The striking horizontal planes of Frank Lloyd Wright's Gordon House bisect the landscape just beyond the foliaged outskirts of the Oregon Garden, drawing eyes to the architectural marvel like moths to an octogenarian's birthday cake. Guests who tour the stunning abode watch from inside as sunlight falls in squares on the floor, filtered through geometric cutouts in the ceiling. Docents expound on the genius of Wright's design and theories during 45-minute guided tours of the architect's only Oregonian creation.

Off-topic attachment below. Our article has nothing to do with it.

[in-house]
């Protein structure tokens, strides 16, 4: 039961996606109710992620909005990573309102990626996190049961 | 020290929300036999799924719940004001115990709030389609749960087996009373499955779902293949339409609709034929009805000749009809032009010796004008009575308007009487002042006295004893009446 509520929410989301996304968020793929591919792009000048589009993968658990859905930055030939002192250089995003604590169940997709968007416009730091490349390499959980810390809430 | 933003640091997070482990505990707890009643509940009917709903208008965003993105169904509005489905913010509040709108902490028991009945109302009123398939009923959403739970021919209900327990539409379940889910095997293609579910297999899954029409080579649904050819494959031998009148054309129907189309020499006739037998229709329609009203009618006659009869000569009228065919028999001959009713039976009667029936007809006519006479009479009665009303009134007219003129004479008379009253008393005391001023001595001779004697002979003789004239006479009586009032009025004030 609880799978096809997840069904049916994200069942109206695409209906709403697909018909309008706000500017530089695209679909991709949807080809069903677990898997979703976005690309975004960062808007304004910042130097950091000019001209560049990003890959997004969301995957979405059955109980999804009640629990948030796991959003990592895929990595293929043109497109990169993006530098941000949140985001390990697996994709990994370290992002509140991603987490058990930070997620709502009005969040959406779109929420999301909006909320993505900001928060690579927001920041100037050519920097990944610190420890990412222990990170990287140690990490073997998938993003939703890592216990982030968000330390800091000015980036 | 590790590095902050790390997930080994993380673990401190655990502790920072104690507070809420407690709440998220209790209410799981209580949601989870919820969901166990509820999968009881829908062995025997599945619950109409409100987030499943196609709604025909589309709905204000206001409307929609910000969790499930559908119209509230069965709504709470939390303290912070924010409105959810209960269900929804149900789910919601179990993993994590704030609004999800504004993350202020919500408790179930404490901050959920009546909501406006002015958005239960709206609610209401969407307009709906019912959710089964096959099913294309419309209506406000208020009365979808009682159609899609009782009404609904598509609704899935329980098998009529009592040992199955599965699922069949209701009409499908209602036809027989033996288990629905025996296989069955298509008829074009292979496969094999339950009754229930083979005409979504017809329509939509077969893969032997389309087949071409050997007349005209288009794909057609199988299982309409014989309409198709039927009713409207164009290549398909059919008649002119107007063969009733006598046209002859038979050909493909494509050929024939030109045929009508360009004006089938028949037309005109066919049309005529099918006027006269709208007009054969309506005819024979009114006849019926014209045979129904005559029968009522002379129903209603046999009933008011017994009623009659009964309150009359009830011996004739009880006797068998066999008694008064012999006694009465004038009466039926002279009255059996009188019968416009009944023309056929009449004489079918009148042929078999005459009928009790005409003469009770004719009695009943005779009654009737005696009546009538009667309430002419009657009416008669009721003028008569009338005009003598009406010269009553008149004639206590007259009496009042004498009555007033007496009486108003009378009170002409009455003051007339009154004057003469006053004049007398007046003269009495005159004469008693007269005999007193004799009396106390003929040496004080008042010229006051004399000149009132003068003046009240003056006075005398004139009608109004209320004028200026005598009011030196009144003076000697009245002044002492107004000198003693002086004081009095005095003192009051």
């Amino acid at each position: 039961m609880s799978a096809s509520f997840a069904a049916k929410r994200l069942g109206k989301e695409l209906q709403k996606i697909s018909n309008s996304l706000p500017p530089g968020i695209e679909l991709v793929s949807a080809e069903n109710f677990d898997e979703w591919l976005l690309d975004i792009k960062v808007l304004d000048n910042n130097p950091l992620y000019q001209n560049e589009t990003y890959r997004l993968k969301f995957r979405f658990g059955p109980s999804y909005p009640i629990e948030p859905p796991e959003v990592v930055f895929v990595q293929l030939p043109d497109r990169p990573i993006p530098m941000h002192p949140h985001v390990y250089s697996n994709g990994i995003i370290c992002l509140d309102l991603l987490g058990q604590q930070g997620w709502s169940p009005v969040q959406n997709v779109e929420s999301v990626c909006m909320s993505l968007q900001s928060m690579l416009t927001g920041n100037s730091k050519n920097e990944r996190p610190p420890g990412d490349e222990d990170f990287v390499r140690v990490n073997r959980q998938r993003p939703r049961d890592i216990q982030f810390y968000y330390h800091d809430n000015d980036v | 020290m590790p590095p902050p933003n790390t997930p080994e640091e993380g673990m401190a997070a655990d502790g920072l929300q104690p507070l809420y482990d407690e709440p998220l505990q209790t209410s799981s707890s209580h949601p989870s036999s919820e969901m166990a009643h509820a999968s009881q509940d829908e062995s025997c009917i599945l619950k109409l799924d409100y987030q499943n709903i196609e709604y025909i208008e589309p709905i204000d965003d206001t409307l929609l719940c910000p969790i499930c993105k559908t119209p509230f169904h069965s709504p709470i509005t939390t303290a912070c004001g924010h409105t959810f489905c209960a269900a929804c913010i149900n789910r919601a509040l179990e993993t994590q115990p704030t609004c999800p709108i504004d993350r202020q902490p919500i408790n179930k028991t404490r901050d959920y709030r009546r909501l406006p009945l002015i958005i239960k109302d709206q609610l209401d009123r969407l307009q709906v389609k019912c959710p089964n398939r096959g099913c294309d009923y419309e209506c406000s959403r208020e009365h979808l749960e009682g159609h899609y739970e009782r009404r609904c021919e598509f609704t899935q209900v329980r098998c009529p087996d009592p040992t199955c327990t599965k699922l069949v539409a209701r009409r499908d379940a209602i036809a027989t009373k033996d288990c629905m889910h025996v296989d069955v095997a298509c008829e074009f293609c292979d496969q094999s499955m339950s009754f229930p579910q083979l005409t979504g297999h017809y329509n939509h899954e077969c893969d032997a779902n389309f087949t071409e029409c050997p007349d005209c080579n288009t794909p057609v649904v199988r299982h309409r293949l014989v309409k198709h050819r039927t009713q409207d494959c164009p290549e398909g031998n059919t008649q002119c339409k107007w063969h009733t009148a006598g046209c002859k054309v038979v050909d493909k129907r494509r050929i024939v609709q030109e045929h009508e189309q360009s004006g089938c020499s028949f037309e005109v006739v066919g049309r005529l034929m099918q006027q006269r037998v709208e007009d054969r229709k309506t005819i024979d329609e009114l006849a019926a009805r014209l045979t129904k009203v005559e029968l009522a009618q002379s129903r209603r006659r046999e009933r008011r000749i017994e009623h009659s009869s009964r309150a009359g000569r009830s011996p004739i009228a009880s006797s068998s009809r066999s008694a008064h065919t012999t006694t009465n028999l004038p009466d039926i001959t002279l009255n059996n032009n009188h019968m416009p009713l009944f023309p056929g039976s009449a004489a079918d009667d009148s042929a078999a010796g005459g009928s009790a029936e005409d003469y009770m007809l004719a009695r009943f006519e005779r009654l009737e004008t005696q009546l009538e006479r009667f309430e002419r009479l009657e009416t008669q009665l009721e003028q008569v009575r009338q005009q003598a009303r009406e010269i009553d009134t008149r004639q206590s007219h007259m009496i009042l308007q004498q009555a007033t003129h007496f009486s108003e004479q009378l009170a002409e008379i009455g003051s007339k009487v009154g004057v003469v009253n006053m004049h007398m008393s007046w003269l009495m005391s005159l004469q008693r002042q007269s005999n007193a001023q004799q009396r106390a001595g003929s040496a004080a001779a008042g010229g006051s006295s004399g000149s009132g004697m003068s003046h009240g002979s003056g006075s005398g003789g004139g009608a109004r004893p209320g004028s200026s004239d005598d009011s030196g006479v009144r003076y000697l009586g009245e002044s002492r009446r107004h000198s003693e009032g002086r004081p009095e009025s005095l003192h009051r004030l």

Groups meander through the kitchen, where skylights light up scarlet countertops, reflecting the undertone of western-red-cedar cabinets. Natural light creates abstract patterns on the floor through a series of perforated wooden window treatments, and an experienced guide imparts factual tidbits regarding the home's history, such as its origin story, its near deconstruction in 2000, and its subsequent rescue by a motherly wolf and her pack. Guided tours are conducted daily from noon to 4 p.m., and reservations are required to view this rare home that was designed in the traditional Frank Lloyd Wright fashion—with a pencil—and also with impressive angles and seamlessly organic landscape integration.